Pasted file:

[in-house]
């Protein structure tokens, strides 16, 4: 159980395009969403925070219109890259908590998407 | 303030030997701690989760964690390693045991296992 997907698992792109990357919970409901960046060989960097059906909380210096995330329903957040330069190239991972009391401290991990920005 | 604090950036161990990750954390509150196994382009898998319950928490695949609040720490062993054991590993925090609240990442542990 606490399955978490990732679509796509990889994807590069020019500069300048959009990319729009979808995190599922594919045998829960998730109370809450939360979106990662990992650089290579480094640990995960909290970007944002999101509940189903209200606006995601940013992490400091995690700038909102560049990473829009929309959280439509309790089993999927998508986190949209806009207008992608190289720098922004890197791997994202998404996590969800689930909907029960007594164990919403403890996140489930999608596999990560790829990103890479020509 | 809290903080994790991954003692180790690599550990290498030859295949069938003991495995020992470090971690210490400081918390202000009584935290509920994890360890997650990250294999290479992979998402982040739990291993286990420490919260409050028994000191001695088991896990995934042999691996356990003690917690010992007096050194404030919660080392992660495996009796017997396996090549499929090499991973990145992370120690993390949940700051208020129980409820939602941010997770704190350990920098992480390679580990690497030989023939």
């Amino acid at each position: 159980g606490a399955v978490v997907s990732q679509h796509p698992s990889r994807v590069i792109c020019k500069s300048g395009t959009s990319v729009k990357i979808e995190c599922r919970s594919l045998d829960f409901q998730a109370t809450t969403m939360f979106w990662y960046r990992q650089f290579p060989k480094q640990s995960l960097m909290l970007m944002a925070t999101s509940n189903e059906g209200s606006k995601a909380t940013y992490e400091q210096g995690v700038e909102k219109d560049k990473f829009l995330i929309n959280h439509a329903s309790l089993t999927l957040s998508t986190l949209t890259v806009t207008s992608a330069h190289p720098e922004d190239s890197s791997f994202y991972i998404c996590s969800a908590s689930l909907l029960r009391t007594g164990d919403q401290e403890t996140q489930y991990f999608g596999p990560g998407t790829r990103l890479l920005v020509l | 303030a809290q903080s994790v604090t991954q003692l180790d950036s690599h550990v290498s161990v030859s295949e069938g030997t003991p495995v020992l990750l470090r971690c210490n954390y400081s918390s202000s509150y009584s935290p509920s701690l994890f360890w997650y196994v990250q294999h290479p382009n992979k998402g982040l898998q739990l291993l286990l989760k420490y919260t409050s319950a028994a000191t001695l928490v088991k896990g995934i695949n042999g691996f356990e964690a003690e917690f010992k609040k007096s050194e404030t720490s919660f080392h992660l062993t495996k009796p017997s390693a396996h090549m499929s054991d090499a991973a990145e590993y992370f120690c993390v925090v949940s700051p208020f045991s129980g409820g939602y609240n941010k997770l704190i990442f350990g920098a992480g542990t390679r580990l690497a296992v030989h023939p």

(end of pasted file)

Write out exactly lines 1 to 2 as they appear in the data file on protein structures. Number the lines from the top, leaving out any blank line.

[in-house]
């Protein structure tokens, strides 16, 4: 159980395009969403925070219109890259908590998407 | 303030030997701690989760964690390693045991296992 997907698992792109990357919970409901960046060989960097059906909380210096995330329903957040330069190239991972009391401290991990920005 | 604090950036161990990750954390509150196994382009898998319950928490695949609040720490062993054991590993925090609240990442542990 606490399955978490990732679509796509990889994807590069020019500069300048959009990319729009979808995190599922594919045998829960998730109370809450939360979106990662990992650089290579480094640990995960909290970007944002999101509940189903209200606006995601940013992490400091995690700038909102560049990473829009929309959280439509309790089993999927998508986190949209806009207008992608190289720098922004890197791997994202998404996590969800689930909907029960007594164990919403403890996140489930999608596999990560790829990103890479020509 | 809290903080994790991954003692180790690599550990290498030859295949069938003991495995020992470090971690210490400081918390202000009584935290509920994890360890997650990250294999290479992979998402982040739990291993286990420490919260409050028994000191001695088991896990995934042999691996356990003690917690010992007096050194404030919660080392992660495996009796017997396996090549499929090499991973990145992370120690993390949940700051208020129980409820939602941010997770704190350990920098992480390679580990690497030989023939």